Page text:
19. Uijtdewilligen L, Nauta J, Singh AS (2011) Determinants of physical activity and sedentary behaviour in young people: a review and quality synthesis of prospective studies. Br J Sports Med 45:896-905

20. Xu H, Wen LM, Rissel C (2015) Associations of parental influences with physical activity and screen time among young children: a systematic review. J Obes 1-23.

21. Verloigne M, Van Lippevelde W, Bere E, et al. (2015) Individual and family environmental correlates of television and computer time in 10-to 12-year-old European children: the ENERGY-project. BMC Public Health 15: 1.

22. Verloigne M, Van Lippevelde W, Maes L, et al. (2012) Family and school-based correlates of energy balance related behaviours in 10-to 12-year-old children: A systematic review within the ENERGY-project. Public Health Nutr 15: 1380-1395.    

23. Lubans DR, Hesketh K, Cliff DP, et al. (2011) A systematic review of the validity and reliability of sedentary behaviour measures used with children and adolescents. Obes Rev 12: 781-99.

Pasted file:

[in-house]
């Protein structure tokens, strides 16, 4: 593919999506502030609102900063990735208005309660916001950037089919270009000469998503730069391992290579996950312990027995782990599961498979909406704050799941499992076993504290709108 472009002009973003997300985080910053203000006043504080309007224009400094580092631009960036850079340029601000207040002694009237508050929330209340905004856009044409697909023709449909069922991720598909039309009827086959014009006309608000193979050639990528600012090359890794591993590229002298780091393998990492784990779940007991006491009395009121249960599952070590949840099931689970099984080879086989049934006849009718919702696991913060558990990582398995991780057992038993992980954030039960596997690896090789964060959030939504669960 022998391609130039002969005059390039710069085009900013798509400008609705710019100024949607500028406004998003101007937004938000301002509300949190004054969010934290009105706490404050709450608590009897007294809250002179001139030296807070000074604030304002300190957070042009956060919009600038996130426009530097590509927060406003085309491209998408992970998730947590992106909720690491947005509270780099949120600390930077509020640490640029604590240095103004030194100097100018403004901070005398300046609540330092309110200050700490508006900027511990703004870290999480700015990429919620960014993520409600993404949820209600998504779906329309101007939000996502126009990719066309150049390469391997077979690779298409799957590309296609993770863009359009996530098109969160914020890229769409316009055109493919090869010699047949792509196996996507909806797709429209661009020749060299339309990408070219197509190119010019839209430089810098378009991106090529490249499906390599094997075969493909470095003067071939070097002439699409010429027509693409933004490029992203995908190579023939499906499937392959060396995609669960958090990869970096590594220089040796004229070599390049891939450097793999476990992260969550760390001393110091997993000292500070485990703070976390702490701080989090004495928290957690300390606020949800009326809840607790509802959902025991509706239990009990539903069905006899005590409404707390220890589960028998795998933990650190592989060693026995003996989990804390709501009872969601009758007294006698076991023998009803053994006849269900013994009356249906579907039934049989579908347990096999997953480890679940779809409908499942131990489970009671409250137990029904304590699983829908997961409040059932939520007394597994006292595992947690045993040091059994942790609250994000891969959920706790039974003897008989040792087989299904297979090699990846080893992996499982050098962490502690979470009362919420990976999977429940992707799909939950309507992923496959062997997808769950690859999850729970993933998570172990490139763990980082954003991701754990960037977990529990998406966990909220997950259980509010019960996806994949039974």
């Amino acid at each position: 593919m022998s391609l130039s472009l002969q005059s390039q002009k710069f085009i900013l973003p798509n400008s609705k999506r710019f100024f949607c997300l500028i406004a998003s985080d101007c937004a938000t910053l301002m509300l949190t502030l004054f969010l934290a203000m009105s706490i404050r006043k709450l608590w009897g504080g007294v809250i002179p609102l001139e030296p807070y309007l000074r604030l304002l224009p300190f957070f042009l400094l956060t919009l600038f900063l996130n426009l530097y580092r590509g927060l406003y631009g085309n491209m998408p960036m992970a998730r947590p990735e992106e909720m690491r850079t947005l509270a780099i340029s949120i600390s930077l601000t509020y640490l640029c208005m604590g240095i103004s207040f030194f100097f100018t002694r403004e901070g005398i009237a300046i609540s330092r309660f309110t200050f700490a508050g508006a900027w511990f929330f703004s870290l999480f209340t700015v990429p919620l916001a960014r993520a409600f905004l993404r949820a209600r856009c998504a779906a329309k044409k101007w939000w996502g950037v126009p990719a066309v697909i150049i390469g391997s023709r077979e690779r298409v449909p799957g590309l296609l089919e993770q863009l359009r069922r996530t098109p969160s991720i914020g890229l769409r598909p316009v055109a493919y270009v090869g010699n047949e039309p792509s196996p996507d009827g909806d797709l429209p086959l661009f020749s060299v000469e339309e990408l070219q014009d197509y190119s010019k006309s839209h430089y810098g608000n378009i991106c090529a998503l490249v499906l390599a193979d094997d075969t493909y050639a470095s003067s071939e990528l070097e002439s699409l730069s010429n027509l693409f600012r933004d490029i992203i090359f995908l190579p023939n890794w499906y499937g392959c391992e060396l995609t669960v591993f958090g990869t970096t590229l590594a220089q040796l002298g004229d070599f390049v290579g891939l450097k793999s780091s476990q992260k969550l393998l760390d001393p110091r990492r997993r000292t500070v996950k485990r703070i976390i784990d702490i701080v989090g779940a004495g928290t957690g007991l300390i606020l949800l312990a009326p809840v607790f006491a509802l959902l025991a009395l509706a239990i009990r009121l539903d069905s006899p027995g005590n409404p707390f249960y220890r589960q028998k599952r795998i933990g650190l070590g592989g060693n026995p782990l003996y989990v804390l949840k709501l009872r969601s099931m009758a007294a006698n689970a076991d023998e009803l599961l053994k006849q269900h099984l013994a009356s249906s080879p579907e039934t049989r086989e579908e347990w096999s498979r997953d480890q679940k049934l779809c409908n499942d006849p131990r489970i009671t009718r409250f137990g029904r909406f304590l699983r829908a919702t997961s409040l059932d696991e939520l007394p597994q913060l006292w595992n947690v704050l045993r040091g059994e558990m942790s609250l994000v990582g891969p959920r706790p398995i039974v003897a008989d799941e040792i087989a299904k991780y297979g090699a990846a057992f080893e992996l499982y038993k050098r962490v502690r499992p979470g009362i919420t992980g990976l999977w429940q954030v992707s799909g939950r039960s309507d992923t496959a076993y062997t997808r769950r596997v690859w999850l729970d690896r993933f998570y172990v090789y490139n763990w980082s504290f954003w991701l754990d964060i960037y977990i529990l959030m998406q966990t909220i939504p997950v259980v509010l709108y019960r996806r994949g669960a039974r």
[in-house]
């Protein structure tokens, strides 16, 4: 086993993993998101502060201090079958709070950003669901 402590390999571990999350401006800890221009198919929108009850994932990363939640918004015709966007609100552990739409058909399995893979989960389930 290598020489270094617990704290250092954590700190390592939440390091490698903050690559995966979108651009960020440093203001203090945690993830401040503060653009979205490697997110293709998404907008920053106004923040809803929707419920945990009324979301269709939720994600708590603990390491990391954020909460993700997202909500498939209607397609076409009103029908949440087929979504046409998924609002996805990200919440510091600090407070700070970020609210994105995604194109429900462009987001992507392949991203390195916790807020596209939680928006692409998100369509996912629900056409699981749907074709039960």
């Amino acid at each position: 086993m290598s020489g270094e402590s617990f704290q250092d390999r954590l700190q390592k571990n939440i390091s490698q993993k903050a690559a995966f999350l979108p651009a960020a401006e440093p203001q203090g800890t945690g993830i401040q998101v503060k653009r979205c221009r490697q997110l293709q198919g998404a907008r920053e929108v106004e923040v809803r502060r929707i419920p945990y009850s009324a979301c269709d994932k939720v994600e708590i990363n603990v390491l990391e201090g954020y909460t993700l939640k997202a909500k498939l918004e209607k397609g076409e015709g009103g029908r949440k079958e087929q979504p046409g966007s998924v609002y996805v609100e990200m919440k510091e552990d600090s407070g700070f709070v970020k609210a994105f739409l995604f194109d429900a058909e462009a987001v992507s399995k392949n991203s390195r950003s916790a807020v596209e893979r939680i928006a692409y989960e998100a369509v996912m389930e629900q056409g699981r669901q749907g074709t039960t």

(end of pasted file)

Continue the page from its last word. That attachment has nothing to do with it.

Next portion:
24. Clark BK, Healy GN, Winkler EA et al. (2011) Relationship of television time with accelerometer-derived sedentary time: NHANES. Med Sci Sports Exerc 43: 822-828.

25. Atkin AJ, Corder K, Ekelund U, et al. (2013) Determinants of change in children’s sedentary time. PLoS One 8: e67627.

26. Salmon J, Timperio A, Telford A, et al. (2005) Association of family environment with children’s television viewing and with low level of physical activity. Obes Res 13: 1939-1951.    

27. King AC, Parkinson KN, Adamson AJ, et al. (2010) Correlates of objectively measured physical activity and sedentary behaviour in English children. Eur J Public Health 21: 424-431.